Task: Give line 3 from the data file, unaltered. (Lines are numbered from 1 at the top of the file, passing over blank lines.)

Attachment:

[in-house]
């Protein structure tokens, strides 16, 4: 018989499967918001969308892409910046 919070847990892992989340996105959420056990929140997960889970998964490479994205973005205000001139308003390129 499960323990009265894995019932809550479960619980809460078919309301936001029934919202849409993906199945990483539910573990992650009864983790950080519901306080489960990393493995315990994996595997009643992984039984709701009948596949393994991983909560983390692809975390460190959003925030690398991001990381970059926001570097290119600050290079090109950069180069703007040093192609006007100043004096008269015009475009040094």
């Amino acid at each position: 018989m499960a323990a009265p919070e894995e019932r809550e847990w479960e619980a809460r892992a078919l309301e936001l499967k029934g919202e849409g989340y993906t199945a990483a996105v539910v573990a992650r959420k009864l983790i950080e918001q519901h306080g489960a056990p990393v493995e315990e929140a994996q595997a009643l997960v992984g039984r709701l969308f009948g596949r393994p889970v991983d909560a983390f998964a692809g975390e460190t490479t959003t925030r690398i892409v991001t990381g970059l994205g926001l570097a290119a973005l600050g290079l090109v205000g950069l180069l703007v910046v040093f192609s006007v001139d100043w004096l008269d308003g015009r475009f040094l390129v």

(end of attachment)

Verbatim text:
């Amino acid at each position: 018989m499960a323990a009265p919070e894995e019932r809550e847990w479960e619980a809460r892992a078919l309301e936001l499967k029934g919202e849409g989340y993906t199945a990483a996105v539910v573990a992650r959420k009864l983790i950080e918001q519901h306080g489960a056990p990393v493995e315990e929140a994996q595997a009643l997960v992984g039984r709701l969308f009948g596949r393994p889970v991983d909560a983390f998964a692809g975390e460190t490479t959003t925030r690398i892409v991001t990381g970059l994205g926001l570097a290119a973005l600050g290079l090109v205000g950069l180069l703007v910046v040093f192609s006007v001139d100043w004096l008269d308003g015009r475009f040094l390129v």